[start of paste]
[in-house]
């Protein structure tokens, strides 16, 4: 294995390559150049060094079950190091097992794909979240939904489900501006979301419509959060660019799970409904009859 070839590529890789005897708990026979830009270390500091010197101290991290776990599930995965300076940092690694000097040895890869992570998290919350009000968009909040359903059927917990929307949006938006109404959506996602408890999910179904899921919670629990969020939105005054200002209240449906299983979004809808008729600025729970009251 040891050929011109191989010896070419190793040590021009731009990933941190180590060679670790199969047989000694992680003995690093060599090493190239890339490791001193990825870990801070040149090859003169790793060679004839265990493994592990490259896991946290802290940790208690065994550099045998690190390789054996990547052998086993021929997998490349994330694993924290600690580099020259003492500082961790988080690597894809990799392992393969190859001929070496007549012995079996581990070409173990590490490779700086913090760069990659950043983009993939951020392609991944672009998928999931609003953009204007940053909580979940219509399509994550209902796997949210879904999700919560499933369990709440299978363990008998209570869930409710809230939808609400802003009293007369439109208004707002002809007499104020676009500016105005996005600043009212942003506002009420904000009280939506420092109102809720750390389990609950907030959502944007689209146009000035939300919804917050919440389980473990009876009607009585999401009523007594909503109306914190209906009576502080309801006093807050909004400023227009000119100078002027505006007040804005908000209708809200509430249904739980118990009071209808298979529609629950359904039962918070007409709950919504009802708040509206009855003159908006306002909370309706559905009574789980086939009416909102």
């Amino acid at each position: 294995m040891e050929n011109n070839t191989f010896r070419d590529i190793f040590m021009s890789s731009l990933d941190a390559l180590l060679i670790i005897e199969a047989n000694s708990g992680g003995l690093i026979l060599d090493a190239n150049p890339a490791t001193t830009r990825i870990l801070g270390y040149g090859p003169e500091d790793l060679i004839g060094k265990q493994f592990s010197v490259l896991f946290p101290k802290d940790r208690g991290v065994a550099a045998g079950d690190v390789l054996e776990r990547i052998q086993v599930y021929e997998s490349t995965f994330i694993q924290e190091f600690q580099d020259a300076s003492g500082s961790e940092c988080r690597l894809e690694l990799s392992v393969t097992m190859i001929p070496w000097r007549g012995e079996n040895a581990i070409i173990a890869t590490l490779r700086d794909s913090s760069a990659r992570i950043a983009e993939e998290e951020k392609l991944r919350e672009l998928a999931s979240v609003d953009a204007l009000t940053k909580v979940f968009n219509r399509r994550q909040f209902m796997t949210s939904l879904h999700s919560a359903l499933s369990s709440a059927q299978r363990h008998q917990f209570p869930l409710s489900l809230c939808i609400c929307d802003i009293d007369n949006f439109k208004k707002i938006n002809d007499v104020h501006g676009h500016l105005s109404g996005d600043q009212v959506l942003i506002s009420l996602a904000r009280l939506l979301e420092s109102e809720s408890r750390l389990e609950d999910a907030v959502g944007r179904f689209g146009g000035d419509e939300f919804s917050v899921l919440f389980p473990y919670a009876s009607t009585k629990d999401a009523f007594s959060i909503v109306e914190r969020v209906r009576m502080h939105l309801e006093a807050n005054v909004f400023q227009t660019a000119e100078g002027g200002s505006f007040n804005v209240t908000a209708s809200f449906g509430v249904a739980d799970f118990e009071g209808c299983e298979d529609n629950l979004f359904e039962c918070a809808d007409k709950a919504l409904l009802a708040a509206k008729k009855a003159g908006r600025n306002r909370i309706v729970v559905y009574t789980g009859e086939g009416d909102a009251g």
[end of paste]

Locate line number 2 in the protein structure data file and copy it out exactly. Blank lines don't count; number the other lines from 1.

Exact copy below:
């Protein structure tokens, strides 16, 4: 294995390559150049060094079950190091097992794909979240939904489900501006979301419509959060660019799970409904009859 070839590529890789005897708990026979830009270390500091010197101290991290776990599930995965300076940092690694000097040895890869992570998290919350009000968009909040359903059927917990929307949006938006109404959506996602408890999910179904899921919670629990969020939105005054200002209240449906299983979004809808008729600025729970009251 040891050929011109191989010896070419190793040590021009731009990933941190180590060679670790199969047989000694992680003995690093060599090493190239890339490791001193990825870990801070040149090859003169790793060679004839265990493994592990490259896991946290802290940790208690065994550099045998690190390789054996990547052998086993021929997998490349994330694993924290600690580099020259003492500082961790988080690597894809990799392992393969190859001929070496007549012995079996581990070409173990590490490779700086913090760069990659950043983009993939951020392609991944672009998928999931609003953009204007940053909580979940219509399509994550209902796997949210879904999700919560499933369990709440299978363990008998209570869930409710809230939808609400802003009293007369439109208004707002002809007499104020676009500016105005996005600043009212942003506002009420904000009280939506420092109102809720750390389990609950907030959502944007689209146009000035939300919804917050919440389980473990009876009607009585999401009523007594909503109306914190209906009576502080309801006093807050909004400023227009000119100078002027505006007040804005908000209708809200509430249904739980118990009071209808298979529609629950359904039962918070007409709950919504009802708040509206009855003159908006306002909370309706559905009574789980086939009416909102």